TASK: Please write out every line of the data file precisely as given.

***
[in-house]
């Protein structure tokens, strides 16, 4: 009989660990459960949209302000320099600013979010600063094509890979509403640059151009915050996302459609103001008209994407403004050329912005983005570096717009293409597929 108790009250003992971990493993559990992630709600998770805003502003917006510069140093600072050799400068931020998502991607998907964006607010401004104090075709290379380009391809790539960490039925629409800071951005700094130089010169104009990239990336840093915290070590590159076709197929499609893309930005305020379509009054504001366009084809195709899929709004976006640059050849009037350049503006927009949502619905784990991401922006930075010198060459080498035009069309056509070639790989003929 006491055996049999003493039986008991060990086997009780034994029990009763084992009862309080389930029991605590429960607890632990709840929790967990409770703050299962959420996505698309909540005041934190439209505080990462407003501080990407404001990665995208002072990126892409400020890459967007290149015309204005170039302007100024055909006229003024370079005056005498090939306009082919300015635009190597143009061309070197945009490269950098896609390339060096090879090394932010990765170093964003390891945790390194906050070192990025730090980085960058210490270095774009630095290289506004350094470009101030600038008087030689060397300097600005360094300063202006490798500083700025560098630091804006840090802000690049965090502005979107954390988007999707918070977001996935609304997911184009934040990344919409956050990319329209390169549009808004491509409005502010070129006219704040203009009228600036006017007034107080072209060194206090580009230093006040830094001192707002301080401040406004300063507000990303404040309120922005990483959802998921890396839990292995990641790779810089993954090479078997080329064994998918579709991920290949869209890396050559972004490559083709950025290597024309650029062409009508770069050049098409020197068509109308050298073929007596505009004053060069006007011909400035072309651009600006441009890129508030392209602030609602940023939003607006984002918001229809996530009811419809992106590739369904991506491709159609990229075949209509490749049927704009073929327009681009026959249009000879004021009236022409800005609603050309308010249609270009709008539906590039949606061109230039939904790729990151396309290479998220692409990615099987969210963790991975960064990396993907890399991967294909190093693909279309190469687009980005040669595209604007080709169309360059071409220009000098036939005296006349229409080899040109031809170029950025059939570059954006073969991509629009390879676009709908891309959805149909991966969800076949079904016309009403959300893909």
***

[in-house]
């Protein structure tokens, strides 16, 4: 009989660990459960949209302000320099600013979010600063094509890979509403640059151009915050996302459609103001008209994407403004050329912005983005570096717009293409597929 108790009250003992971990493993559990992630709600998770805003502003917006510069140093600072050799400068931020998502991607998907964006607010401004104090075709290379380009391809790539960490039925629409800071951005700094130089010169104009990239990336840093915290070590590159076709197929499609893309930005305020379509009054504001366009084809195709899929709004976006640059050849009037350049503006927009949502619905784990991401922006930075010198060459080498035009069309056509070639790989003929 006491055996049999003493039986008991060990086997009780034994029990009763084992009862309080389930029991605590429960607890632990709840929790967990409770703050299962959420996505698309909540005041934190439209505080990462407003501080990407404001990665995208002072990126892409400020890459967007290149015309204005170039302007100024055909006229003024370079005056005498090939306009082919300015635009190597143009061309070197945009490269950098896609390339060096090879090394932010990765170093964003390891945790390194906050070192990025730090980085960058210490270095774009630095290289506004350094470009101030600038008087030689060397300097600005360094300063202006490798500083700025560098630091804006840090802000690049965090502005979107954390988007999707918070977001996935609304997911184009934040990344919409956050990319329209390169549009808004491509409005502010070129006219704040203009009228600036006017007034107080072209060194206090580009230093006040830094001192707002301080401040406004300063507000990303404040309120922005990483959802998921890396839990292995990641790779810089993954090479078997080329064994998918579709991920290949869209890396050559972004490559083709950025290597024309650029062409009508770069050049098409020197068509109308050298073929007596505009004053060069006007011909400035072309651009600006441009890129508030392209602030609602940023939003607006984002918001229809996530009811419809992106590739369904991506491709159609990229075949209509490749049927704009073929327009681009026959249009000879004021009236022409800005609603050309308010249609270009709008539906590039949606061109230039939904790729990151396309290479998220692409990615099987969210963790991975960064990396993907890399991967294909190093693909279309190469687009980005040669595209604007080709169309360059071409220009000098036939005296006349229409080899040109031809170029950025059939570059954006073969991509629009390879676009709908891309959805149909991966969800076949079904016309009403959300893909």